Black Friday? It makes you want to Laugh Out Loud
When I first saw the words 'Black Friday' in an email from Amazon last week I immediately thought of 'Black Wednesday' (16 September 1992 when the UK pulled out of the ERM) and other equally 'Bad Days' in history. Several 'salemails' later I worked out that 'Black Friday' is yet another import from our US cousins — as if we need any encouragement to spend money this time of year. But it did get me thinking about language and how we use it in PR.
This rich delight of language can lead to problems in the communications businessThe English language is a positive smorgasbord of words begged, borrowed and stolen from around the world. As a result, Native English speakers smile sympathetically when non-native speakers 'make a picture' as opposed to 'take a photograph' or enthuse 'for sure' when 'okay' would be more appropriate. However this rich delight of language can lead to problems in the communications business — especially if your intended audience, like David Cameron last year, still think LOL stands for lots of love.
Language is continually evolving and we as professional communicators need to keep up to speed. Take the word 'gay'. Having gone from being 'happy/frivolous' to becoming both the noun and adjective for homosexual, it is now being used by some young people as a derogatory term meaning 'loser', 'limp' or 'pathetic'. 'Gay' seems to have become the new 'sad'. Interestingly, it was the gay community who changed 'gay' from a pejorative into an adjective with less power to subdue, which makes it all the more interesting that young people We need to be mindful of how certain words and phrases will be perceived by our target audiences have taken it and made it a pejorative again, albeit in a different context.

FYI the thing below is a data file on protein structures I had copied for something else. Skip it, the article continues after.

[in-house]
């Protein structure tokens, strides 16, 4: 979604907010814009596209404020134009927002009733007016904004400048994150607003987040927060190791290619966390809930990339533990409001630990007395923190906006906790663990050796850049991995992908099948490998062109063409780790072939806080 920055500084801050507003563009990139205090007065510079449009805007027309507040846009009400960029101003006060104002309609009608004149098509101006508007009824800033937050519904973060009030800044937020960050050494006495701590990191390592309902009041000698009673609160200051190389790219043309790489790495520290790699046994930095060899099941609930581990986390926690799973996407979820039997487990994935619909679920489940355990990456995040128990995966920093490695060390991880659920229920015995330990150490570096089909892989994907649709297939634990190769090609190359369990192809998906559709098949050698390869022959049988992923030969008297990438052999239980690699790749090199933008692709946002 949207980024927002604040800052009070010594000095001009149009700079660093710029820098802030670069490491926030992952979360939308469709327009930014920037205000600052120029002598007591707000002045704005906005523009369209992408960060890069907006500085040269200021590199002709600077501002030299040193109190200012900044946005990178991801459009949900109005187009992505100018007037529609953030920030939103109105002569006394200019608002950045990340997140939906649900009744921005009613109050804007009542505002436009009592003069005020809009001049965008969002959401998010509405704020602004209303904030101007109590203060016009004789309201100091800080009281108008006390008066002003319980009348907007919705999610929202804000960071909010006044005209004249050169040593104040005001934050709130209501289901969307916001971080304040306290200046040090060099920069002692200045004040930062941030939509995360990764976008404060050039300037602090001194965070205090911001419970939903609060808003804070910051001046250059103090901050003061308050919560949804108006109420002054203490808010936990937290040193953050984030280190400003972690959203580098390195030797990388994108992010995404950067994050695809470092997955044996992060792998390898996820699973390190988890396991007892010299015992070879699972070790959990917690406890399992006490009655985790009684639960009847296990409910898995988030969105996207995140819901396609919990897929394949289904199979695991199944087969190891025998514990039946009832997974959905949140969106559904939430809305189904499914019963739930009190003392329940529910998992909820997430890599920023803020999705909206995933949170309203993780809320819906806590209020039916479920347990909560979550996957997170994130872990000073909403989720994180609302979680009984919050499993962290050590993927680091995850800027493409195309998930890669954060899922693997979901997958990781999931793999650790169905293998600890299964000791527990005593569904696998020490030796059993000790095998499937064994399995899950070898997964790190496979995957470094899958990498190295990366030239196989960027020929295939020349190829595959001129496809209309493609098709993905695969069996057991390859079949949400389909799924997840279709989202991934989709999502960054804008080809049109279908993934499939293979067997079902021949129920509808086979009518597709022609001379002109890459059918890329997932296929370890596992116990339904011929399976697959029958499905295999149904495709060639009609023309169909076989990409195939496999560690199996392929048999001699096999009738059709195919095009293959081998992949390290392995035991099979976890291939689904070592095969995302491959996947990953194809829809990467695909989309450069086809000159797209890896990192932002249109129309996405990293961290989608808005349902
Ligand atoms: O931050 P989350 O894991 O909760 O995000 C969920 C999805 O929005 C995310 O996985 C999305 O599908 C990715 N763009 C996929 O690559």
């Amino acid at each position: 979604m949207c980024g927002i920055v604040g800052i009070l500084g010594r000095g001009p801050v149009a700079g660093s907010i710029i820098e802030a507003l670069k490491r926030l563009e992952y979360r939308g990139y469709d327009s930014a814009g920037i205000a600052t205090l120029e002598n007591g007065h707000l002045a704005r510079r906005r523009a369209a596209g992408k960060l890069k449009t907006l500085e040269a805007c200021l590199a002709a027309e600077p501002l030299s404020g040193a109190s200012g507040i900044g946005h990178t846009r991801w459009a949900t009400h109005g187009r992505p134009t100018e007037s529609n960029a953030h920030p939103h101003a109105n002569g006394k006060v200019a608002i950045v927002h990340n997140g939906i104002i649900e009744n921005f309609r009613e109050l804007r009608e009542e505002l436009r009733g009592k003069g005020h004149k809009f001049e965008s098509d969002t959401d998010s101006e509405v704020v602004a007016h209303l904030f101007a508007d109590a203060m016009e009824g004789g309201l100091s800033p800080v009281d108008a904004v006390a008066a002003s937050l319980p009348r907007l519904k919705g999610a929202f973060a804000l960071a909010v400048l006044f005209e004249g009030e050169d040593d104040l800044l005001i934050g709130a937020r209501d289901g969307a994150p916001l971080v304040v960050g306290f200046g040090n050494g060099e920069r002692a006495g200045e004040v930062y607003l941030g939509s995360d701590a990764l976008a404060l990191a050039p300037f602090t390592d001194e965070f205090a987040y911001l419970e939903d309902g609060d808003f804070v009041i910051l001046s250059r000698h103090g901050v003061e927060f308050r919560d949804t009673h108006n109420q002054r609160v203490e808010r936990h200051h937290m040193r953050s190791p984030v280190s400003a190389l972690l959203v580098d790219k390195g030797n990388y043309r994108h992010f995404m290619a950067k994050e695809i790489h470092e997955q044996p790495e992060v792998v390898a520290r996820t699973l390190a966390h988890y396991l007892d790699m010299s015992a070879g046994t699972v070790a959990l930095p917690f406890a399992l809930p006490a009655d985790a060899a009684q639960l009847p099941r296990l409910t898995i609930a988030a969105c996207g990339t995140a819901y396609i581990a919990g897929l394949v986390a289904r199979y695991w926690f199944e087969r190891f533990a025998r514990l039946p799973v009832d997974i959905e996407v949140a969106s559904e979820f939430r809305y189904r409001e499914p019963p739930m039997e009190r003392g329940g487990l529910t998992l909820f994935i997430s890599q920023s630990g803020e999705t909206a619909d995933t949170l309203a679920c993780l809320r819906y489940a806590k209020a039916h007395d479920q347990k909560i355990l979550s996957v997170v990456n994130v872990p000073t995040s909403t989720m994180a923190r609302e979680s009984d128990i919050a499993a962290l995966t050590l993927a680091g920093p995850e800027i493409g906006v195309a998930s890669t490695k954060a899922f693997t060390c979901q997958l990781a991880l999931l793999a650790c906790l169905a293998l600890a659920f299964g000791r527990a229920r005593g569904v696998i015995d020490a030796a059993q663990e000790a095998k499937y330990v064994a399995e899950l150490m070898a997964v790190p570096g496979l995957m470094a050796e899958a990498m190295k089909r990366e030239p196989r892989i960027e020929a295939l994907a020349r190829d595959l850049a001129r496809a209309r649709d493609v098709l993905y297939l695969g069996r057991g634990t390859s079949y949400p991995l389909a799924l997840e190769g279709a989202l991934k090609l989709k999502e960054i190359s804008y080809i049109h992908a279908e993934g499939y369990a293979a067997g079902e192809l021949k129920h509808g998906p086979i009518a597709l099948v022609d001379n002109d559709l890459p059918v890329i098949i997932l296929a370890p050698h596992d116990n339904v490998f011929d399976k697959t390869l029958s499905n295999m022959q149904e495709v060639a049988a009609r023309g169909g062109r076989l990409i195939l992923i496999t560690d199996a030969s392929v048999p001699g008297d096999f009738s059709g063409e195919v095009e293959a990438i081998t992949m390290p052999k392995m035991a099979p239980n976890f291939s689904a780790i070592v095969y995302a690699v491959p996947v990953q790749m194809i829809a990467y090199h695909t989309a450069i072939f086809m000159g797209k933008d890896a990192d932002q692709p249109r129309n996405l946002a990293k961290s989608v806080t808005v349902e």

Our rich language means we can choose to create very different perceptions. The other day I heard a BBC newsreader describe a 17 year-old killed in a cycling accident as a 'boy' while the same news programme a week earlier described a 17 year-old appearing in court for attempted murder as a 'young man'. Equally, I've heard 17 year-olds described as 'yobs' 'youths' and 'lads'.
While no-one wants to litter their press releases with the dreadful, politically-correct 'skill mix adjustments', 'difficult exercises in labour relations' or, heavens forbid, 'deferred successes', we do need to be mindful of how certain words and phrases will be perceived by our target audiences — particularly so with online copy which can read by audiences the world over. While training a multi-national company this week, one French delegate was confused by an internal email with the subject headline 'snow alert: mind your head'. It asked staff to be careful leaving the building as the recent cold spell had resulted in icicles falling from the roof. 'Take care: icicles falling from the roof' might have been less creative but it would have been easily understood by everyone. The same company also asked staff to get in touch if they had any 'burning issues' they wanted to discuss and were surprised by some of the responses!
We all want our copy to be engaging, even imaginative at times, but unless you are absolutely certain your audience will get your witty puns or colloquial references, stick to good old Plain English.